Page last updated at 00:09 GMT, Wednesday, 5 May 2010 01:09 UK

Children will eat more fruit 'as long as it looks good'

By Michelle Roberts
Health reporter, BBC News

Fruit skewers
Skewers and garnishes can aid the seduction

Making fruit look good holds the key to getting children to eat more of it, a study suggests.

In tests, when offered the same amount and types of fruit, children ate far more if it was made fun and attractive, the journal Appetite reports.

The researchers, who studied nearly 100 pupils in the Netherlands and Belgium, say parents and schools should follow this example.

However, they said food presentations needed to remain innovative.

In the study of children aged four to seven, apples, strawberries and seedless grapes were put on offer, but presented in different ways.

Seduction secrets

Given the choice, the children plumped for these fruits more readily when they were made into a hedgehog - skewered with colourful cocktail sticks that were pierced into a watermelon.

The same cubed fruits did little for the children's palates when they were simply offered on a white dish.

Another technique is to try to hide vegetables and fruits in other foods like sauces
Dr Laura Wyness of the British Nutrition Foundation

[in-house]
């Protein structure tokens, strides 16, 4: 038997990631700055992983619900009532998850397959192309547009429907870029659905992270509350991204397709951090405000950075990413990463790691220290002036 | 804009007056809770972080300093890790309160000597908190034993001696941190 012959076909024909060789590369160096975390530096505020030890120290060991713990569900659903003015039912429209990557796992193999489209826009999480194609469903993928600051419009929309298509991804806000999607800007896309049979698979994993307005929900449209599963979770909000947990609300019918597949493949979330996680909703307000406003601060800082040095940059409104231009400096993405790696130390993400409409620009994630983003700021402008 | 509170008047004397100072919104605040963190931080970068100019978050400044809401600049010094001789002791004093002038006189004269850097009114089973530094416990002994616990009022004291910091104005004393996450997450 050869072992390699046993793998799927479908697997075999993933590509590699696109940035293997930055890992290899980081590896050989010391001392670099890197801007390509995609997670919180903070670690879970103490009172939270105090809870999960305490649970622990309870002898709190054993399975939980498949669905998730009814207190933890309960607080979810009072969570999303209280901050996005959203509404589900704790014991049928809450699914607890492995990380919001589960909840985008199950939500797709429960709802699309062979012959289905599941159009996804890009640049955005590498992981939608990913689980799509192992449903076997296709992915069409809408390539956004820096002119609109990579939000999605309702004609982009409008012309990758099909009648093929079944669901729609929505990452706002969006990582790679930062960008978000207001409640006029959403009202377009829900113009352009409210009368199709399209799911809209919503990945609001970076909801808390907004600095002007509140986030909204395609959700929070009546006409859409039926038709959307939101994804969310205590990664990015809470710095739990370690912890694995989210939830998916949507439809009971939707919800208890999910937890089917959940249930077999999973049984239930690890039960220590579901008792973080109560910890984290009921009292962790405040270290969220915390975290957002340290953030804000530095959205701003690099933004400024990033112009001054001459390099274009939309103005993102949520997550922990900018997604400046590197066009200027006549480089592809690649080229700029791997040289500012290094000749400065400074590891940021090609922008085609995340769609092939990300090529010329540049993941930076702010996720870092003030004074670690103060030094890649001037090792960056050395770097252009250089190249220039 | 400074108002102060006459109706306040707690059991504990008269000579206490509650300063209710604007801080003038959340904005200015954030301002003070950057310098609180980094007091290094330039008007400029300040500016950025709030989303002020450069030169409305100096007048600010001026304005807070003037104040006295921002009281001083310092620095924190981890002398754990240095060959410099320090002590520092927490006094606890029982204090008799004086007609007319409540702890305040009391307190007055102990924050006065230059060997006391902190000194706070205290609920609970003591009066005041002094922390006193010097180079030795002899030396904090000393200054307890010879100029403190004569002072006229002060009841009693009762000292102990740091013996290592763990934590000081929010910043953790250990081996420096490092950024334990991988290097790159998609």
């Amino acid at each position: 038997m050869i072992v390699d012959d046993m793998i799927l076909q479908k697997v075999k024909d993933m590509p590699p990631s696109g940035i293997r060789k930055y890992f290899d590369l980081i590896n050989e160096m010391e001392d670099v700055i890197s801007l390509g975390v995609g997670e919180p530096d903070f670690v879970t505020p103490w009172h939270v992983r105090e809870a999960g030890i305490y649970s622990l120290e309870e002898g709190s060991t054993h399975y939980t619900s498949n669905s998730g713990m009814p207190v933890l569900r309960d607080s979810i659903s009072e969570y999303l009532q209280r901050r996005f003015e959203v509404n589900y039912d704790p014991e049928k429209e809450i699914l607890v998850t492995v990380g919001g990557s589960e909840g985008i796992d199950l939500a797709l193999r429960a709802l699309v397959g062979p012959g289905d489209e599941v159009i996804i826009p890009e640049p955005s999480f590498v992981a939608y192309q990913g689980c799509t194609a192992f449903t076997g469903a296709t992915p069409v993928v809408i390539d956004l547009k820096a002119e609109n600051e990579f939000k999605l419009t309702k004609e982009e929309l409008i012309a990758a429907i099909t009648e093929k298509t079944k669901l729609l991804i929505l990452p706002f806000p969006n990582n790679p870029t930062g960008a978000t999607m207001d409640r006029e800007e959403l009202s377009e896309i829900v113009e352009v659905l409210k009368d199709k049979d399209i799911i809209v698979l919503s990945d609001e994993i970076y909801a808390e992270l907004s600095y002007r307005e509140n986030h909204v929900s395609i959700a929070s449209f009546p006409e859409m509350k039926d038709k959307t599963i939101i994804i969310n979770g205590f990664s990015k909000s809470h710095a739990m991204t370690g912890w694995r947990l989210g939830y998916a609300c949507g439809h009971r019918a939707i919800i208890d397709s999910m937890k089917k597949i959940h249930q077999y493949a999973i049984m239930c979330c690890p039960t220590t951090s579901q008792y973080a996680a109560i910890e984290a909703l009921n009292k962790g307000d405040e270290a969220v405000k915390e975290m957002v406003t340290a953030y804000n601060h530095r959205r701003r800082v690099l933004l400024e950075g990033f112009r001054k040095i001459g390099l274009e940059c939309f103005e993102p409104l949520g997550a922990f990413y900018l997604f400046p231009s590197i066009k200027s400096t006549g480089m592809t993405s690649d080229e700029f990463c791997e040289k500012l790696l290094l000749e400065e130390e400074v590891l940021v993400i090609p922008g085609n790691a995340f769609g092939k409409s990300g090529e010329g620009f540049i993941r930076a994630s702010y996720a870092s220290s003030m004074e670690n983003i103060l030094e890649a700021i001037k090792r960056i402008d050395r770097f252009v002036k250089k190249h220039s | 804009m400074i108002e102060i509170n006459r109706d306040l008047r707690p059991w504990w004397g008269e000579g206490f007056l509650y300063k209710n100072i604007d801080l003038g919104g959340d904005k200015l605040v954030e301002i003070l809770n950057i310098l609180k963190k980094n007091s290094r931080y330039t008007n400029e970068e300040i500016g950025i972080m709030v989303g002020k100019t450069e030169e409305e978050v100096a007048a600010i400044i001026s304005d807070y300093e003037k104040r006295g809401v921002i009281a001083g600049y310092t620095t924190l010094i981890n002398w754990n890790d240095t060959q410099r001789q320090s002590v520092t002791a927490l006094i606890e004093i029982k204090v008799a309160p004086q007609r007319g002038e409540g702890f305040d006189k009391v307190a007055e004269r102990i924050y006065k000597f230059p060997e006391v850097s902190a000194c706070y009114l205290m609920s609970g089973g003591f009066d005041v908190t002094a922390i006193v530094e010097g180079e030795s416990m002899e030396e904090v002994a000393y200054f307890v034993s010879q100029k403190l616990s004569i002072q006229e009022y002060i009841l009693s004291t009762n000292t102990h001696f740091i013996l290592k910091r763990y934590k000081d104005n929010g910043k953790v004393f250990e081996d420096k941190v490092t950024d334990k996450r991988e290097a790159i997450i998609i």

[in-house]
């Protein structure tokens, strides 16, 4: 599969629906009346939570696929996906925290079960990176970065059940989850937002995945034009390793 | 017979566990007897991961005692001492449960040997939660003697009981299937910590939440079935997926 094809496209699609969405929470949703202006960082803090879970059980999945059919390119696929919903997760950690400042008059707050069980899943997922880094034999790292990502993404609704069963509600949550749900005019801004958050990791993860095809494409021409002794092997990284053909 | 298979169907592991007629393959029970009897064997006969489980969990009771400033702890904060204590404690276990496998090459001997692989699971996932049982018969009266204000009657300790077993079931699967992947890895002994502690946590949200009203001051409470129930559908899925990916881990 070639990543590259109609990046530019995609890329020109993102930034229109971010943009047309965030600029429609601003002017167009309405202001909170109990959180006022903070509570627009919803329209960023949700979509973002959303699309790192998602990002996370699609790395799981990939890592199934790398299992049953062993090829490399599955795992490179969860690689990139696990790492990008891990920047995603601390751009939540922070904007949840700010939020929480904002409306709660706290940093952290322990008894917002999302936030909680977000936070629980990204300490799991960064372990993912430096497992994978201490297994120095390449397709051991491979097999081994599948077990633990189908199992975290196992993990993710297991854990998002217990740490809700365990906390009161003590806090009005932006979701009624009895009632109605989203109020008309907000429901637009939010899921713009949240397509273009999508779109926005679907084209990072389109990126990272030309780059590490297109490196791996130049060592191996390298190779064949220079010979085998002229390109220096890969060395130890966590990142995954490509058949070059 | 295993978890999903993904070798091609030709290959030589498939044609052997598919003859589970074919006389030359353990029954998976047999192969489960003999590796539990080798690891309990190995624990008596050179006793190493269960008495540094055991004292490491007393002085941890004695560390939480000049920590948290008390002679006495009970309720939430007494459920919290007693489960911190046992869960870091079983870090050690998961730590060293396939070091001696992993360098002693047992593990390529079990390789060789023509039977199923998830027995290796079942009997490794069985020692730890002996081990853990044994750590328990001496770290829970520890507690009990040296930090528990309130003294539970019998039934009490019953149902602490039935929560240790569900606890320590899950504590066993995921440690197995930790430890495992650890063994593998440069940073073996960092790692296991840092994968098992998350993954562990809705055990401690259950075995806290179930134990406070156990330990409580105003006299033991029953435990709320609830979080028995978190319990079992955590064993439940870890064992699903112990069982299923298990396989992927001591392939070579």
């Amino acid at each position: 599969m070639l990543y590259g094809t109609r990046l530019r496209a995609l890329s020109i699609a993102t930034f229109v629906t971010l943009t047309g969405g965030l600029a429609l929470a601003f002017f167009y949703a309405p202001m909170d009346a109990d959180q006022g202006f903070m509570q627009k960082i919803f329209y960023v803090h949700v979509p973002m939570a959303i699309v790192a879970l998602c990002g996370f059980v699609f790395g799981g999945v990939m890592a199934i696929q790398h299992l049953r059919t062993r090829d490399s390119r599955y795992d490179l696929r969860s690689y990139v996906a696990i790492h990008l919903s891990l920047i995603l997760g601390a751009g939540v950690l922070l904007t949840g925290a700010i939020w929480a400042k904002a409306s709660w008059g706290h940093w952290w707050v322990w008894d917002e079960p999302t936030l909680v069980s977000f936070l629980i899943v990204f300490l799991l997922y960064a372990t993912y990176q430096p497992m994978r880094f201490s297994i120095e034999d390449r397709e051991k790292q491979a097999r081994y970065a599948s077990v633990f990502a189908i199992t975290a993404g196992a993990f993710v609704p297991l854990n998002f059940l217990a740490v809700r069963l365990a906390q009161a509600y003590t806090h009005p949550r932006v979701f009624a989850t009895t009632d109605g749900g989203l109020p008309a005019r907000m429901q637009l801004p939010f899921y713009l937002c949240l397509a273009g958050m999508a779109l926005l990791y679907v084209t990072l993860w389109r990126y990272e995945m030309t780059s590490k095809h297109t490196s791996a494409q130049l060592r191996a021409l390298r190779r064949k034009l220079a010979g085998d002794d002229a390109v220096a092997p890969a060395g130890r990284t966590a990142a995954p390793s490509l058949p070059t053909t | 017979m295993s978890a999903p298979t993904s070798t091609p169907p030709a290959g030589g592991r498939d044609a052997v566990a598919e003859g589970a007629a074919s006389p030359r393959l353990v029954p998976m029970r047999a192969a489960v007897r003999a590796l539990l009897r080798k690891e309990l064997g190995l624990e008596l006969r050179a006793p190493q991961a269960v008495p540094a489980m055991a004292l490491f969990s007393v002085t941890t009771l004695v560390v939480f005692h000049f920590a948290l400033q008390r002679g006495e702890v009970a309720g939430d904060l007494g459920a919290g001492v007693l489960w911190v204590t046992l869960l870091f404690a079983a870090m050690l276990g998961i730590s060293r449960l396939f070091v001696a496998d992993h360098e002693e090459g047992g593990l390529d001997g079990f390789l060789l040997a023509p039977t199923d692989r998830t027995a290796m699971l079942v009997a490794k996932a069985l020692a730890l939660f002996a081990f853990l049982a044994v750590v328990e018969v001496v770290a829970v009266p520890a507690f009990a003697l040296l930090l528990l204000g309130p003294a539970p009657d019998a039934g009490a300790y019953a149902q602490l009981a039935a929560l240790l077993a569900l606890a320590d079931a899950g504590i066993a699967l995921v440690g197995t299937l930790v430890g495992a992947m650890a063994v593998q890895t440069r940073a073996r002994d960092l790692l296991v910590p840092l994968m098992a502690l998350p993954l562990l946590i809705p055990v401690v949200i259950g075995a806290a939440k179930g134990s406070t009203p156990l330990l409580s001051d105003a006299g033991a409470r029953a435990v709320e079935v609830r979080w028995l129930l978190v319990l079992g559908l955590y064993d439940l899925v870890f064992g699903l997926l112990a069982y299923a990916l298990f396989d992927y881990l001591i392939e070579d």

Children ate nearly twice as much of the "fun" fruit, even though they said they understood that both fruit options - hedgehog and plain dish - should taste the same.

The researchers suggest supermarkets could also capitalise on the findings to make fruit more appealing for children and their parents alike.

Attractive packaging and "perhaps adding a little toy, like the toy that comes with a Happy Meal, to the packaging could make this kind of snack even more appealing", they told the journal.

But Esther Jansen and her colleagues warn that "fun" fruit presentations might soon lose their appeal with children if they were used too many times.

"It is probably necessary for parents and food producers to remain innovative," they said.

Dr Laura Wyness of the British Nutrition Foundation said: "It is advisable to try to make food as appetising as possible.

"How food looks probably does have quite an influence, especially for kids who are getting used to different types of food."

She said some children were fussy eaters and this could be challenging for parents.

"Another technique is to try to hide vegetables and fruits in other foods like sauces," she said.

And for parents who do not have the time to make elaborate fruit faces and flowers from carrots and radishes, there are simpler ways to make foods interesting, such as cutting it into triangles, squares or strips.

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